By Vikas Swarup
Swarup’s 2006 debut novel has all the ingredients for a perfect Bollywood (or in this case Hollywood) potboiler – drama, action, romance, vengeance, suspense and a winning amount of Rs1 million. It’s no surprise then that Danny Boyle decided to make Q&A into a film; the Oscar-winning SlumdogMillionaire. Humorous, insightful and emotional in equal quantities, Swarup’s protagonist Ram Mohammad Thomas’s struggle with life will have readers rooting for him throughout.
While the quiz show and the slum-dwelling protagonists are some of the few similarities between the movie and the book, what works for both of them is the message that sometimes life throws lemons at you and sometimes it throws a million rupees! Worth a read whether you’ve seen the film or not.
by Aravind Adiga
Our narrator and (anti)hero, Balram Halwai, is “a man who sees tomorrow when others see today” and will do whatever it takes to rise above the social class he was born into – in his Machiavellian world view, deception, burglary and even murder can be justified. Through him, Adiga’s 2008 Booker-prize win is a concise portrayal of modern India, where newfound capitalism meets age-old casteism, where glitzy new cities are built on the ruins of rural India, and where money talks and morals are futile – all against the chaotic city backdrops of Delhi and Bengaluru. Witty, nonchalant and morally ambiguous, Balram’s sardonic narrative illustrates the price contemporary India pays to acquire economic prosperity. A raw, pacey and frank portrayal of survival in India and an engaging read.
by Jeet Thayil
Thayil’s 2012 Booker-shortlisted debut novel is a series of interconnected vignettes recounting what life in the sordid underbelly of Bombay was like, before its reincarnation as Mumbai. Dom Ullis is the dysfunctional narrator, but the real protagonist is the metropolis itself – at once both tempting and grotesque in its array of addictions and deviances and the underworld that composes its lethal side. Part roman-à-clef, part cathartic confession, the disorienting, hypnotic prose is interposed with observations about the hypocrisies and complexities of Indian society, as well as visceral images of marginalised individuals living through poverty, organised crime and unimaginable squalor. At times as acridly intoxicating as the world that it depicts, Thayil’s novel, in his own words, captures a city that (perhaps thankfully) no longer exists, except within the pages of his book.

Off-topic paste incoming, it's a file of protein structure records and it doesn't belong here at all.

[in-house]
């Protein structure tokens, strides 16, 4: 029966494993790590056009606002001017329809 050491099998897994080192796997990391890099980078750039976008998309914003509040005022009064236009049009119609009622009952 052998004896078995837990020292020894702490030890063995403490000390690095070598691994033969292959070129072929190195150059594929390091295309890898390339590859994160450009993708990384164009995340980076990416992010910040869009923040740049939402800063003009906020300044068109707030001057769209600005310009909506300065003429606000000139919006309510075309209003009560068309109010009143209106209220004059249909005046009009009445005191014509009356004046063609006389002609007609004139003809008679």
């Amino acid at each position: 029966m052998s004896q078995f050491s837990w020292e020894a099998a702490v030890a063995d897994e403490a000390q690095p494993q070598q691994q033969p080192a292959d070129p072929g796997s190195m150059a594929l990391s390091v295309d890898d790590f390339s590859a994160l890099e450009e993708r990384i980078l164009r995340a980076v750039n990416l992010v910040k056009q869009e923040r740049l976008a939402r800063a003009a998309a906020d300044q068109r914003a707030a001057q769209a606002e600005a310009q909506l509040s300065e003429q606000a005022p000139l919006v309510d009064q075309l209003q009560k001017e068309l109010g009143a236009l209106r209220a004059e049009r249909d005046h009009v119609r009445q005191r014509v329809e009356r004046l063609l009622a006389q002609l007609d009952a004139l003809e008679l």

by Ruskin Bond
Summing up Ruskin Bond’s contribution to Indian writing is no easy task. From short stories to novellas, non-fiction and children’s fiction – you name it, this AngloIndian author has left his indelible mark on every aspect of Indian writing. Delhi Is Not Far, his critically acclaimed 1994 novella, deals with the small-towner’s ultimate dream – making it to the big city.
Arun, an amateur writer of Urdu detective novels, is biding his time in the sleepy, fictitious town of Pipalnagar until he pens his breakthrough novel, which he believes will be his gateway to Delhi, a dream every Pipalnagar resident harbours. Imbued with the charm and subtle humour unique to Bond, this is a story about optimism, dreams and human foibles.